Task Manager: We use this utility to show physical memory, kernel memory, page file usage, and processor usage (%).
- Memory: A-DATA G Series DDR2 800 @ 1002 with 5-5-5-12 and 1.90 volts
Please note that here at OverclockersClub, we do not condone running your hardware outside of the parameters set by the manufacturer and will not be responsible for any damage to your hardware while trying to duplicate the results of our testing. So proceed with caution and at your own risk.
The kind of overclocking that I'll be doing is overclocking within the stock timings. Basically, I'll see how much headroom this kit has while using the stock timings of 5-5-5-12. After a few hours of overclocking, I found the max overclock that I could get was 501MHz, which is 101MHz higher than the stock frequency of 400MHz. What's more impressive is that I achieved that overclock by only bumping the volts up to 1.9! Definitely not a bad overclock at all, and I am quite satisfied with it only being on 1.9 volts.
The following benchmarks that will be used in this review include:
- CPU-Z Version 1.45
- Windows Task Manager
- PCMark Vantage
- SiSoft Sandra XII
- Company of Heros
PCMark Vantage: With this benchmark, I will be running the system suite as well as the memory test suite. The measure for the system suite will be the total score. The measure for memory performance is the total memory score.
SiSoftware Sandra XII: In this program, I will be doing the following benchmarks: Cache and Memory, Memory Bandwidth and Memory Latency. Higher is better in all tests except for Memory Latency, where lower is better.
It surprised me that the overclocked A-DATA G Series did worse that the stock A-DATA in the PCMark Vantage benchmark. I was caught off guard when the A-DATA set beat out the Mushkin set in almost every benchmark. The Mushkin XP2 8000 performed markedly better in the Vantage memory testing.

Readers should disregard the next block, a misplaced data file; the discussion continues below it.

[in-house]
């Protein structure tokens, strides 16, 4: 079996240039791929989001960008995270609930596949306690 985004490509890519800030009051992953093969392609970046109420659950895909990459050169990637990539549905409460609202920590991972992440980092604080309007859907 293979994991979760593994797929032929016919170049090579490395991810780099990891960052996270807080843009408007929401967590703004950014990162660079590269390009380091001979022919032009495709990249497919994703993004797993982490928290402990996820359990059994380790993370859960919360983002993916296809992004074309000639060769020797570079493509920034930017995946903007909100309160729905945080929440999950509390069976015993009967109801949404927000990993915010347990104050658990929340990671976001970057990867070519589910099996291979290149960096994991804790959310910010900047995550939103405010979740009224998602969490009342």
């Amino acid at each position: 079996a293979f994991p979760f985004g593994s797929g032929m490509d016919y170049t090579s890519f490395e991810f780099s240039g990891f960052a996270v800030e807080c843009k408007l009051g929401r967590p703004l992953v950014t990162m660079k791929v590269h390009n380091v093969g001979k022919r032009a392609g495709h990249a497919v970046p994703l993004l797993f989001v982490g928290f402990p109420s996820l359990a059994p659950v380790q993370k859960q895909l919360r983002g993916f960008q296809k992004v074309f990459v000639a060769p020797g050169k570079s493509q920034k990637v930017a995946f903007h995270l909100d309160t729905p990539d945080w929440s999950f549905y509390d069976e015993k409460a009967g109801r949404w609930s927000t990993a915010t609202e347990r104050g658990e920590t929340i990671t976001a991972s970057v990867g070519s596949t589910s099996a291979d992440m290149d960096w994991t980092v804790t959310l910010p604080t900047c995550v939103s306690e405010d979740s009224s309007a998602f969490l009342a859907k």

Company of Heroes is a real time strategy game set during World War II. The object is to occupy and control the ground you capture, while forcing the opponents to capitulate. We will use the in-game performance test to measure the performance of the system.
The settings used in this test are listed below:
- All settings to maximum
Higher is Better
And what do you know? The A-DATA still takes the Mushkin in these tests!
The A-DATA G Series DDR2 800 2 x 2GB memory kit was extremely surprising. First of all, it outperformed a set of Mushkin RAM rated at DDR2 1000 but run at the same 800MHz speed as the A-Data G series DDR2 800 memory. You would guess that it just scraped by the Mushkin set, but it was surpassing it by quite a margin in some tests but just squeaking by in others. Not only did it perform exceptionally, it ran at a stock voltage of only 1.8! That is what we as enthusiasts love to see, RAM that performs great at low voltages. I was also caught off guard by how much overclocking headroom this kit had. I was able to push out 501MHz to reach DDR2 1000, and amazingly, I only had to bump the voltage up to 1.9! I did feel like the heatsinks were flimsy, because they are held on the module by the thermal paste on the memory chips, but the heatsinks weren't attached to one another on the top of the module, making it easy to move the heatsinks up and down. Overall, this set exceeded my expections by a long shot, and definitely proved to me that there is no better set for gaming and overclocking. If you are in the market for a 2x2 GB set of memory the price is right. Taking into consideration the performance these modules generated they warrant consideration the next time you are shopping for memory.
- Exceptional Performance
- Overclocking Headroom
- Low Voltages
- Flimsy Heatsinks